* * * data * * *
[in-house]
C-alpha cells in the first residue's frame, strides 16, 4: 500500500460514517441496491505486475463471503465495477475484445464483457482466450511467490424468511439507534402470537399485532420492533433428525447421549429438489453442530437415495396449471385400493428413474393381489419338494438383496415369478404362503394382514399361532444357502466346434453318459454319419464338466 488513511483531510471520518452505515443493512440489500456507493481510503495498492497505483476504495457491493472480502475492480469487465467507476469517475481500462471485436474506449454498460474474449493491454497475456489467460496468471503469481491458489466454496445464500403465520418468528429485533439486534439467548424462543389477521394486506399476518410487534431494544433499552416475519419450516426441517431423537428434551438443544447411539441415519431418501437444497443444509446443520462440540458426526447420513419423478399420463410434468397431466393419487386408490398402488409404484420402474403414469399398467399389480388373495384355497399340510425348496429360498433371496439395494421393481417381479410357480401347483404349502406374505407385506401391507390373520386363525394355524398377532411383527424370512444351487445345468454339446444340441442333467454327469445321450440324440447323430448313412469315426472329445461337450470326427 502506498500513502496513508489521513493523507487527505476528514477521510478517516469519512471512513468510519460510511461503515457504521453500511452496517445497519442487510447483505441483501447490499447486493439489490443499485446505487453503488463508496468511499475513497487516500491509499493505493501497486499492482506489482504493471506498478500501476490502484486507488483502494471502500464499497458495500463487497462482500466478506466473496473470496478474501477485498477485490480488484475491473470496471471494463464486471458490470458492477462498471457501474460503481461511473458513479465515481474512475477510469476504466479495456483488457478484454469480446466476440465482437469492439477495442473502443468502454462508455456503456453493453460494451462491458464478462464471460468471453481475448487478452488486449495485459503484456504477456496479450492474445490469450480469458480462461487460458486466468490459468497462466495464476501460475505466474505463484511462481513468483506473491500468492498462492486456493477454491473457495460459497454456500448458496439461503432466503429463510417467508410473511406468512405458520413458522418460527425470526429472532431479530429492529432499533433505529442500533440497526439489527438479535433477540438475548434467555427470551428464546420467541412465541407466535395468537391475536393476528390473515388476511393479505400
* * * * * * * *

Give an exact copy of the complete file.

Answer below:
[in-house]
C-alpha cells in the first residue's frame, strides 16, 4: 500500500460514517441496491505486475463471503465495477475484445464483457482466450511467490424468511439507534402470537399485532420492533433428525447421549429438489453442530437415495396449471385400493428413474393381489419338494438383496415369478404362503394382514399361532444357502466346434453318459454319419464338466 488513511483531510471520518452505515443493512440489500456507493481510503495498492497505483476504495457491493472480502475492480469487465467507476469517475481500462471485436474506449454498460474474449493491454497475456489467460496468471503469481491458489466454496445464500403465520418468528429485533439486534439467548424462543389477521394486506399476518410487534431494544433499552416475519419450516426441517431423537428434551438443544447411539441415519431418501437444497443444509446443520462440540458426526447420513419423478399420463410434468397431466393419487386408490398402488409404484420402474403414469399398467399389480388373495384355497399340510425348496429360498433371496439395494421393481417381479410357480401347483404349502406374505407385506401391507390373520386363525394355524398377532411383527424370512444351487445345468454339446444340441442333467454327469445321450440324440447323430448313412469315426472329445461337450470326427 502506498500513502496513508489521513493523507487527505476528514477521510478517516469519512471512513468510519460510511461503515457504521453500511452496517445497519442487510447483505441483501447490499447486493439489490443499485446505487453503488463508496468511499475513497487516500491509499493505493501497486499492482506489482504493471506498478500501476490502484486507488483502494471502500464499497458495500463487497462482500466478506466473496473470496478474501477485498477485490480488484475491473470496471471494463464486471458490470458492477462498471457501474460503481461511473458513479465515481474512475477510469476504466479495456483488457478484454469480446466476440465482437469492439477495442473502443468502454462508455456503456453493453460494451462491458464478462464471460468471453481475448487478452488486449495485459503484456504477456496479450492474445490469450480469458480462461487460458486466468490459468497462466495464476501460475505466474505463484511462481513468483506473491500468492498462492486456493477454491473457495460459497454456500448458496439461503432466503429463510417467508410473511406468512405458520413458522418460527425470526429472532431479530429492529432499533433505529442500533440497526439489527438479535433477540438475548434467555427470551428464546420467541412465541407466535395468537391475536393476528390473515388476511393479505400